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I have been reading about the human liver and zebra fish heart muscle having the ability to regenerate. It seems to me that these organs have very little chance to become damaged or worn out. At the very least their chances of being damaged are comparable to other internal organs. So why those particular organs have the regenerative capability?

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    $\begingroup$ It makes perfect sense for the liver as this is the organ which carries the biggest load in terms of metabolism. The liver is also very important to metabolize a lot of substances that we take up (think of the Cytochrome P450 system). So it is a good idea for this organ to be able to regenerate. $\endgroup$
    – Chris
    Dec 4 '14 at 18:12
  • $\begingroup$ I am unsure of what exactly you are asking. Is your question "Why does the liver regenerate but not other organs?" or "What important organs have the capacity to regenerate?" $\endgroup$ Dec 4 '14 at 20:03
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    $\begingroup$ @anongoodnurse The liver plays a central role in removing toxins. So it can get exposed to a too high dose and suffer damage. See alcoholism for example. You can treat your liver very bad for years and it will still work somehow. $\endgroup$
    – Chris
    Dec 4 '14 at 21:07
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    $\begingroup$ The liver's position in the circulatory system means that it's the first organ hit by toxins absorbed by the intestines (except maybe the intestines themselves). Detoxification of these compounds can involve generation of reactive oxygen species that damage DNA or protein. It doesn't even need to be chronic damage, excessive acetominophen with a little alcohol can destroy a liver pretty quickly. carbon tetrachloride or galactosamine are used to induce liver failure in lab animals. $\endgroup$
    – user137
    Dec 4 '14 at 22:10
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    $\begingroup$ Edited the question again. Thanks for the help Chris Stronks. I was not aware of the damage a liver undergoes and I wanted to ask why internal organs have regenerating capacity at all if they don't wear out. Seems Liver do wear out constantly. $\endgroup$ Dec 5 '14 at 18:36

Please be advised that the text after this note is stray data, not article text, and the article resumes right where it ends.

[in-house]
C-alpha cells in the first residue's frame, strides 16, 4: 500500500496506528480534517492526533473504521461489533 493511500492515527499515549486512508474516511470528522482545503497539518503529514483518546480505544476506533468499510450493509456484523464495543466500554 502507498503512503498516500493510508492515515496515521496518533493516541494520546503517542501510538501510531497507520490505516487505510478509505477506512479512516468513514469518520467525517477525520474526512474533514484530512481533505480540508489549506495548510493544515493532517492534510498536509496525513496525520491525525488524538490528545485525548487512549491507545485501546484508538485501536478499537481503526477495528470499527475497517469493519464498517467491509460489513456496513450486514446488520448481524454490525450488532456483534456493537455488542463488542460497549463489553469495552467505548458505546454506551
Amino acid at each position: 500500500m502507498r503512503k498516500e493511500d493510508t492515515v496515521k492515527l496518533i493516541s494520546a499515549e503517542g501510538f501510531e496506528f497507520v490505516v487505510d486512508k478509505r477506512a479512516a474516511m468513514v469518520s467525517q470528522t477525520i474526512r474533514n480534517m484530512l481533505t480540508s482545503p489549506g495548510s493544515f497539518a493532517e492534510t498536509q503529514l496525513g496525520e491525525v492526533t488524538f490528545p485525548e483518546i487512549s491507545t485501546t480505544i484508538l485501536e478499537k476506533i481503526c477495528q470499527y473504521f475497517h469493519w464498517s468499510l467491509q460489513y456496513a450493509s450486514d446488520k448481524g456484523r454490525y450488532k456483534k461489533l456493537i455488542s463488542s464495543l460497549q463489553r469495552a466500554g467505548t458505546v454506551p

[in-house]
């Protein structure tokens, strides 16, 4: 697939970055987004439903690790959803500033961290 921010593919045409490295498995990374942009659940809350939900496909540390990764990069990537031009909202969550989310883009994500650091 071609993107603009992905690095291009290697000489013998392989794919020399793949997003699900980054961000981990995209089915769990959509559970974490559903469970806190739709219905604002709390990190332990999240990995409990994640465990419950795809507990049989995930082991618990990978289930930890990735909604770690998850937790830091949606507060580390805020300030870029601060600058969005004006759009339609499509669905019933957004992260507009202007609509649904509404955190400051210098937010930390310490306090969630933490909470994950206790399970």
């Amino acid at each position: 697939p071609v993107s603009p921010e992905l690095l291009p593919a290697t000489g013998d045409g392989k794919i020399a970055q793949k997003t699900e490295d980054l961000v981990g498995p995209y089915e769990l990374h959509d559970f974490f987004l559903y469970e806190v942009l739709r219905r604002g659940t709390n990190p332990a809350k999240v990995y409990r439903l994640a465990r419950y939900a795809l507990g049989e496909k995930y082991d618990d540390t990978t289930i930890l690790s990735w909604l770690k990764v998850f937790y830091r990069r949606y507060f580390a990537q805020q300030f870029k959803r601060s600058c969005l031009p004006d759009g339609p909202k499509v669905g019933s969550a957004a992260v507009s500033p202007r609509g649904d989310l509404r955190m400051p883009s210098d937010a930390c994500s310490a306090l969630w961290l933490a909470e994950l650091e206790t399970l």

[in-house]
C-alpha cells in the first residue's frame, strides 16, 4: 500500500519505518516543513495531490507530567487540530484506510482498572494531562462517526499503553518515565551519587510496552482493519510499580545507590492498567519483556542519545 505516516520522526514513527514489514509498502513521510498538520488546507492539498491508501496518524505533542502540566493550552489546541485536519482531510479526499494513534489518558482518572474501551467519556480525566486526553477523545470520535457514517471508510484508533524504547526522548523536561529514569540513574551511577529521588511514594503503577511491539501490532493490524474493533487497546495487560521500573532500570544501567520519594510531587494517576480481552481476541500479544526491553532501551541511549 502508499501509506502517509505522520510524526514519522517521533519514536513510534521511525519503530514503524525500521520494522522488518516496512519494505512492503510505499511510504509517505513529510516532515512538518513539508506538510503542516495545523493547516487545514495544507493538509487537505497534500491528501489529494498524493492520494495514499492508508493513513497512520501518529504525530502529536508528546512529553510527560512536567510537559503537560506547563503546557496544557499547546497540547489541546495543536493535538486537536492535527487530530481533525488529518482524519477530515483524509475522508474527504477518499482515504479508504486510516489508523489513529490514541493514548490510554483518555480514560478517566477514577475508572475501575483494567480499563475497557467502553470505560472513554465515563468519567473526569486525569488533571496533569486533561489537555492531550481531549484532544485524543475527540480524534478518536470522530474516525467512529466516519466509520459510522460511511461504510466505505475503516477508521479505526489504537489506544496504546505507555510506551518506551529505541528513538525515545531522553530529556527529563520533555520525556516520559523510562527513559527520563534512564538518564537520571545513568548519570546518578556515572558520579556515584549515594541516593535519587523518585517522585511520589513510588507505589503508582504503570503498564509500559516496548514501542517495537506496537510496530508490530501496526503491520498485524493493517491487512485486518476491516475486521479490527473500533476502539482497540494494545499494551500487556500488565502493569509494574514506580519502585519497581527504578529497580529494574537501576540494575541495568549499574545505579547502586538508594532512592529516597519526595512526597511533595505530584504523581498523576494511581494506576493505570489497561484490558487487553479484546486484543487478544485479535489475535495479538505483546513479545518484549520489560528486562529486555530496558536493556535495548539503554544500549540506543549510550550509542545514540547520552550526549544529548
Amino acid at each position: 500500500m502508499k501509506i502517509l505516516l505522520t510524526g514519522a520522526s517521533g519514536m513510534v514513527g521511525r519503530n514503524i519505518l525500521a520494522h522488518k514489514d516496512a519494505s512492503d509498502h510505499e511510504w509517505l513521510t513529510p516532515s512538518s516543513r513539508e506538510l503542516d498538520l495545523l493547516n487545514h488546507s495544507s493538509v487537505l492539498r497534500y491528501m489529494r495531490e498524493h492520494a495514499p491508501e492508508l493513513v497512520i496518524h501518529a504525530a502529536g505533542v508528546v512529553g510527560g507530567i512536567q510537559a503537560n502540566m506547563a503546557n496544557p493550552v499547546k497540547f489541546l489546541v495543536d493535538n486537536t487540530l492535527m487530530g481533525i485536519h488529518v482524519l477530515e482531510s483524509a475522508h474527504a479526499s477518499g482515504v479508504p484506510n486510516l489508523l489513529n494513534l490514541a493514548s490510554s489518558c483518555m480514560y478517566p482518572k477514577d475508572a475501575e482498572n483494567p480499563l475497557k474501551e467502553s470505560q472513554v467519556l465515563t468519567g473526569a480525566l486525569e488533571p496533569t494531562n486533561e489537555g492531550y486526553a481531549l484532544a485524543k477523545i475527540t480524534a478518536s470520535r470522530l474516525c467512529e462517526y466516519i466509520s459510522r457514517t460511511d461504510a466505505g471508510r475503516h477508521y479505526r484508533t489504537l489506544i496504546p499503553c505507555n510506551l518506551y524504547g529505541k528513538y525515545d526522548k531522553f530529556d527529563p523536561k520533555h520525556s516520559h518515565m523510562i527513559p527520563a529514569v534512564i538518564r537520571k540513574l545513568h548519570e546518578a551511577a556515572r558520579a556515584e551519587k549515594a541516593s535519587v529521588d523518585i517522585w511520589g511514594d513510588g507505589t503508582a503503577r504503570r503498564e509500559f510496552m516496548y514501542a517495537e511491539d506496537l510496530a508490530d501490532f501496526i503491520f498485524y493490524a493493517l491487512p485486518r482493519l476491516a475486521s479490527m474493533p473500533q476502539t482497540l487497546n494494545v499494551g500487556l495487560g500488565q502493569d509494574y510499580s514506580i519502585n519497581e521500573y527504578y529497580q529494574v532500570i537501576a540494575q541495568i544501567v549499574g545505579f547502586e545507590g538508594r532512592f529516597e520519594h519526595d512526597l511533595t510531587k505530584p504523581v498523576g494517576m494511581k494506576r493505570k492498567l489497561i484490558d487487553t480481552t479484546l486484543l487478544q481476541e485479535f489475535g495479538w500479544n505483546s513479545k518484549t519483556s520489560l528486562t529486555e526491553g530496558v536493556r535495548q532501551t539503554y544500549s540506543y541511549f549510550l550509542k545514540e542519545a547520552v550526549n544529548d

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It is not really essential that all vital organs should have regenerative potential (for example brain).

The cellular composition of a tissue is a big factor in deciding if the organ/tissue will regenerate or not. Some cells divide while others do not; highly specialized and polarized cells like neurons do not divide perhaps because the act of division itself will compromise their function. That doesn't mean these tissues cannot regenerate; they would need stem cells that can differentiate into the type of cells that died.

So regeneration can happen via:

  • Division of the tissue cells (skin healing, liver regeneration)
  • Differentiation of stem cells (erythropoesis, muscle regeneration)

Organs that do not have non-dividing cells can regenerate by simply proliferating whereas others would need to maintain a stem cell niche- which is not possible in all tissues. Maintenance of stem cells also adds up to the cost of metabolism; so there is some tradeoff.

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